Will tactical voting wipe out the Tories in UK general election?

Britain's Conservative Party all but conceded defeat to Labour on Wednesday, a day ahead of the UK general election. But tactical voting could wipe the party off the political map altogether.

On Thursday, voters across the UK cast their ballots to decide who will form the next government and become prime minister. Polling data suggests that the ruling Conservatives may be heading for their worst election result ever, paving the way for Keir Starmer's Labour Party to take control. ​ 

In France’s snap election, centrist and leftist parties are teaming up to block the far right from winning a majority and are calling on the French to vote for the candidate who is most likely to beat the far-right opponent. In the UK, too, tactical voting is gaining ground. Several websites are encouraging people to vote across party lines in key constituencies to "stop the Tories".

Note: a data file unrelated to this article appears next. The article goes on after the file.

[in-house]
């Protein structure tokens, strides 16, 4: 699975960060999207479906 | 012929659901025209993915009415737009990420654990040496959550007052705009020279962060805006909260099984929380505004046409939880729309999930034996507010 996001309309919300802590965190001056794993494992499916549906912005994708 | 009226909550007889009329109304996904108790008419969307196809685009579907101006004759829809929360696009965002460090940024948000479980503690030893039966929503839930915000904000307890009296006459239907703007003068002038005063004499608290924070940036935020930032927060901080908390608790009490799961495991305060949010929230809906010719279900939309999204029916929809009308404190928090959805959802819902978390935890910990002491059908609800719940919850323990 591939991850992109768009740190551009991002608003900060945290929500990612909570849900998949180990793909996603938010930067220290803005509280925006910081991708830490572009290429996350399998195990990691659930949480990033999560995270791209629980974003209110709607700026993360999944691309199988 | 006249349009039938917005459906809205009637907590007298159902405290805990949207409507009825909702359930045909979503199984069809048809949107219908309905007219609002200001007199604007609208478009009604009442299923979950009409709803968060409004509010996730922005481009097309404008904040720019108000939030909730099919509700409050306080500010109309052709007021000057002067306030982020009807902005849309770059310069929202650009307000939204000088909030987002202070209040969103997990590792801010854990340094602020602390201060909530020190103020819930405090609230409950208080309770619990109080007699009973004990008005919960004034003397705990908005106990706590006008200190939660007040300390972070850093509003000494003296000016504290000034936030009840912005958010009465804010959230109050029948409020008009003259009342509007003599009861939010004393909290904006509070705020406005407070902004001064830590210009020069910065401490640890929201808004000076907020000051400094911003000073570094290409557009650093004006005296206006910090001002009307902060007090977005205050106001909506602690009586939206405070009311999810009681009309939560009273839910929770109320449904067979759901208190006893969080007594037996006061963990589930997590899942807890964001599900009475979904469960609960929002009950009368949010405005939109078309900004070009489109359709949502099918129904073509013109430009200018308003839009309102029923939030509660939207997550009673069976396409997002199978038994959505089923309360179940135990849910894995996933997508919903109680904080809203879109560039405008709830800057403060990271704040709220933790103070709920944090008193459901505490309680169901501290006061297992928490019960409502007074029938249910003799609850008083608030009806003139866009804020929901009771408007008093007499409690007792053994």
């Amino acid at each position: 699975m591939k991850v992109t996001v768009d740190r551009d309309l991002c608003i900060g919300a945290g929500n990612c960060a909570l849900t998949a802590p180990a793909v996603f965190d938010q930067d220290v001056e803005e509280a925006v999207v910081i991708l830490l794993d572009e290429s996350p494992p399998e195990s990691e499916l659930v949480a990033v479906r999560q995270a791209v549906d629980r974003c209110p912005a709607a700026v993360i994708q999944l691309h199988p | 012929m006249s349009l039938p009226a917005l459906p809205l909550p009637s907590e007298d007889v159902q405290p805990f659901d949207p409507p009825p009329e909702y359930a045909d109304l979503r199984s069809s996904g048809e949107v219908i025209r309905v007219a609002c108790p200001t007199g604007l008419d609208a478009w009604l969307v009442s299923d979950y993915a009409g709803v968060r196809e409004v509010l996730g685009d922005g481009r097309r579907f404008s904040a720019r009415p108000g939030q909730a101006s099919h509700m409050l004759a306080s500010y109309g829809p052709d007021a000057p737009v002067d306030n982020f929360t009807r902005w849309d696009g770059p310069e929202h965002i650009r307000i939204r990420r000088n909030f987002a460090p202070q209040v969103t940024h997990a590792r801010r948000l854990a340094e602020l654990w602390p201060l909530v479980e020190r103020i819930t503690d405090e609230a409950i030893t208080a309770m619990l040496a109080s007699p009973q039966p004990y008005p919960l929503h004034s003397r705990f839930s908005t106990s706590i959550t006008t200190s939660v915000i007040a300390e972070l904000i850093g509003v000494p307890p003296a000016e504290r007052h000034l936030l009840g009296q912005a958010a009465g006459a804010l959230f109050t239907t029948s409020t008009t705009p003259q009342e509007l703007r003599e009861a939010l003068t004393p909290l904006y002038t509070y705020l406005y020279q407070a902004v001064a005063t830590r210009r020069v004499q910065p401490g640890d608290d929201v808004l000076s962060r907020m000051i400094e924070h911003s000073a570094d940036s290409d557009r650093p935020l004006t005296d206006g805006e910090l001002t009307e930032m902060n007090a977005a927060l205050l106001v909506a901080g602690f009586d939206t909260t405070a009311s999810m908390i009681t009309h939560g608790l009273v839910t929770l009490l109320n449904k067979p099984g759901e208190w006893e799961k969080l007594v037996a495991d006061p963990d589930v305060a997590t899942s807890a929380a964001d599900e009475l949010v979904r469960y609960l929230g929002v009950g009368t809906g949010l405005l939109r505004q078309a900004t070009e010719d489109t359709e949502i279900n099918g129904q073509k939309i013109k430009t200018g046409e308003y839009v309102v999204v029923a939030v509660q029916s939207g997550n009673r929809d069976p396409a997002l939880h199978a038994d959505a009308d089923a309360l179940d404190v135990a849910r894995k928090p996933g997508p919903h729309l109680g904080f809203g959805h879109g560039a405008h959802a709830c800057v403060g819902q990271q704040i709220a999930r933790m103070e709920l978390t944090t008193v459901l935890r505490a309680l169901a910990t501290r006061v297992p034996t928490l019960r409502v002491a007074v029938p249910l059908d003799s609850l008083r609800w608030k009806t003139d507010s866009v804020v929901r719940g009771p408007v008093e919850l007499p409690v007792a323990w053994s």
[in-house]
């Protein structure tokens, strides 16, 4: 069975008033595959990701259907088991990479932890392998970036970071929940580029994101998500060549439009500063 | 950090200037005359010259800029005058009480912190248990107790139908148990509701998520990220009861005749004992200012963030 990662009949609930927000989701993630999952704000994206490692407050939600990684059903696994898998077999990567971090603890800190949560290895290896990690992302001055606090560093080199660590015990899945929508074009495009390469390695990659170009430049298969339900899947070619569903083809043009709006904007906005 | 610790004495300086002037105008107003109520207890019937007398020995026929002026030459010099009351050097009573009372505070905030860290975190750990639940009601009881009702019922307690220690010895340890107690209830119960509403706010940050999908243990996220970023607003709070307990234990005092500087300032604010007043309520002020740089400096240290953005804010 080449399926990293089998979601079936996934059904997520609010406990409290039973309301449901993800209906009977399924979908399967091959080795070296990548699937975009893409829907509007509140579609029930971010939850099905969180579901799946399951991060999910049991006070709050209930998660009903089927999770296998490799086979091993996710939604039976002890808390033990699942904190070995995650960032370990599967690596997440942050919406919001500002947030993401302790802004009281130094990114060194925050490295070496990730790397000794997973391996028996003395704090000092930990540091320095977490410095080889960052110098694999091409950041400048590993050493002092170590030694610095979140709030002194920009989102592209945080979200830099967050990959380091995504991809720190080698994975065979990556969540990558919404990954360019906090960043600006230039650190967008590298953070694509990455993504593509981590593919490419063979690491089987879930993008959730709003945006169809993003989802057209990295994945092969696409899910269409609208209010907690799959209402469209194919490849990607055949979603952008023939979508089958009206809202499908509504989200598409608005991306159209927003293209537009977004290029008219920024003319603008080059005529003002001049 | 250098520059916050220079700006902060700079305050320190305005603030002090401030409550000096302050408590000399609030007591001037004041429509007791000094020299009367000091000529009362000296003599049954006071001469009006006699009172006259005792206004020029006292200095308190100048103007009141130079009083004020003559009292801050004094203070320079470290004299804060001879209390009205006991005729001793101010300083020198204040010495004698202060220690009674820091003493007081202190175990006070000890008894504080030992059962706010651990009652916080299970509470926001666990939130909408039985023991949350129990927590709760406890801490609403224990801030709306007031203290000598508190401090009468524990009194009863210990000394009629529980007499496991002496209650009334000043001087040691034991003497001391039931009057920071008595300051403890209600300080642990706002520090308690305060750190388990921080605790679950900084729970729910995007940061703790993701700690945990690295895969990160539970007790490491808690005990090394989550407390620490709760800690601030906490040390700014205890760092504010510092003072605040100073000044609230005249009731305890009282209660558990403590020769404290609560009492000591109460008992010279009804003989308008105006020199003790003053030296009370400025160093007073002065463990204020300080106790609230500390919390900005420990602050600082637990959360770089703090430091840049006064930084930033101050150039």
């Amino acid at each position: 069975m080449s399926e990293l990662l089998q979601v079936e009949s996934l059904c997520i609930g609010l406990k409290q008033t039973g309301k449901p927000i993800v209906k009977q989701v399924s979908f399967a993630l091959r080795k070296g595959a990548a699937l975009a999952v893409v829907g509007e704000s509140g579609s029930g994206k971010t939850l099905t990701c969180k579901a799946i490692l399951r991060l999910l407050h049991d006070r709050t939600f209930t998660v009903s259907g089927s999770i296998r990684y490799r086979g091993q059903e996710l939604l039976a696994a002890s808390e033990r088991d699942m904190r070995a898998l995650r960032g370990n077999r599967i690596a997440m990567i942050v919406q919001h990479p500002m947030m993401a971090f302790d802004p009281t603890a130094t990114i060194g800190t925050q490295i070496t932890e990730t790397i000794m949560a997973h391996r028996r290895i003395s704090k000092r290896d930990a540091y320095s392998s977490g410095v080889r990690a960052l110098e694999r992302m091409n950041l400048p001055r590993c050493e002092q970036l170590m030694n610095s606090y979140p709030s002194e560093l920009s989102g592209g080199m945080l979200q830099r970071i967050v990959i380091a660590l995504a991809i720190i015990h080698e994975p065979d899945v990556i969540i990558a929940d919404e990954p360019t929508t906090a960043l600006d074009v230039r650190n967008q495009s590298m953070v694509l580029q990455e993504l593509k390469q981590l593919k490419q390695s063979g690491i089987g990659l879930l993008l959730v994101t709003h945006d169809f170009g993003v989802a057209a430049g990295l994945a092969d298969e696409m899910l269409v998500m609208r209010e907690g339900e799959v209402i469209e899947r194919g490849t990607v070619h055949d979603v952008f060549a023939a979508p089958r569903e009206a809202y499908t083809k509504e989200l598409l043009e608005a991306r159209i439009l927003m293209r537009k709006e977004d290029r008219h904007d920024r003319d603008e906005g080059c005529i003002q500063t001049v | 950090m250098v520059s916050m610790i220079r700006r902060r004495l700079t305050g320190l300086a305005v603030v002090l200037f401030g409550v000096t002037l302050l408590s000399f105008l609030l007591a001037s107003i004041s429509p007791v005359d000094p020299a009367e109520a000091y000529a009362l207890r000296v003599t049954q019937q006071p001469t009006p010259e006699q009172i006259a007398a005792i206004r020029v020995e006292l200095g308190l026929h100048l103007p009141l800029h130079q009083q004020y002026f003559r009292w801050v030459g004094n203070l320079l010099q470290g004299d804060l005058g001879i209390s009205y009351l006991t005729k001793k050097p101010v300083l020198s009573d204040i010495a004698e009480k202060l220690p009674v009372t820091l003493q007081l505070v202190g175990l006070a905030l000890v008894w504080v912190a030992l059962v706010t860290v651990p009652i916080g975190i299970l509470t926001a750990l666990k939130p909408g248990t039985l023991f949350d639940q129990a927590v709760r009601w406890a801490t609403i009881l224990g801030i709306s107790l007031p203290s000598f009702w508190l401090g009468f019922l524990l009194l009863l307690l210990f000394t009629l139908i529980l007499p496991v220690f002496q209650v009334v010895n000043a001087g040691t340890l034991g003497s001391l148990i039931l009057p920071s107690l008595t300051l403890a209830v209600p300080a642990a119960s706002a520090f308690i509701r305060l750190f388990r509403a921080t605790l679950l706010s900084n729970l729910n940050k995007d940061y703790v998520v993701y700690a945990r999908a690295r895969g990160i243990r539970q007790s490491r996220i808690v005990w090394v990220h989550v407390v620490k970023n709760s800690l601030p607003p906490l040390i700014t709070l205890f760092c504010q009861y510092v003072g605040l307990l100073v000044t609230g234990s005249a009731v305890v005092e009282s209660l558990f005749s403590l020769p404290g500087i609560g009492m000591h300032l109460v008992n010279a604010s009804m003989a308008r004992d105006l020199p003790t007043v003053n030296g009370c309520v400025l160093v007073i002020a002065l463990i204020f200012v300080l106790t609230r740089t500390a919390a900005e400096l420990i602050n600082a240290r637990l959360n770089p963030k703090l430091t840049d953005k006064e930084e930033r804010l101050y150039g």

First past the post

An Ipsos poll showed that nearly one in five voters is planning to vote with the intention of keeping another party out, rather than voting their preferred party in. That is more than in any other general election campaign on record. The political impact of this tactical voting, especially in Europe’s only "first past the post" system, cannot be overlooked.

In the UK, all 650 members of the House of Commons are elected in a single round of voting during the general election. The candidates who finish top in their constituency become MP, even if they don’t get 50 per cent of the vote. In such a "winner takes it all" system, tactical voting means that voters can seriously damage parties. A series of by-elections since 2019 has shown the effectiveness of tactical voting.

If tactical voting succeeds this time, the Tories will likely take solid hits. The party has dominated the country for 14 years but, according to many, failed to deliver on promises made during that period. Many Britons have also not forgotten the last five years of turmoil, marked by a sluggish economy, deteriorating public services and a series of scandals. 

In any case, Labour seems headed for a big win on Thursday. That fact could get in the way of tactical voting, though: if voters think a local Labour candidate can beat a Tory candidate, they might be less likely to choose tactically. 


Conservative Party leader Rishi Sunak © PHOTO JEFF OVERS / BBC / AFP

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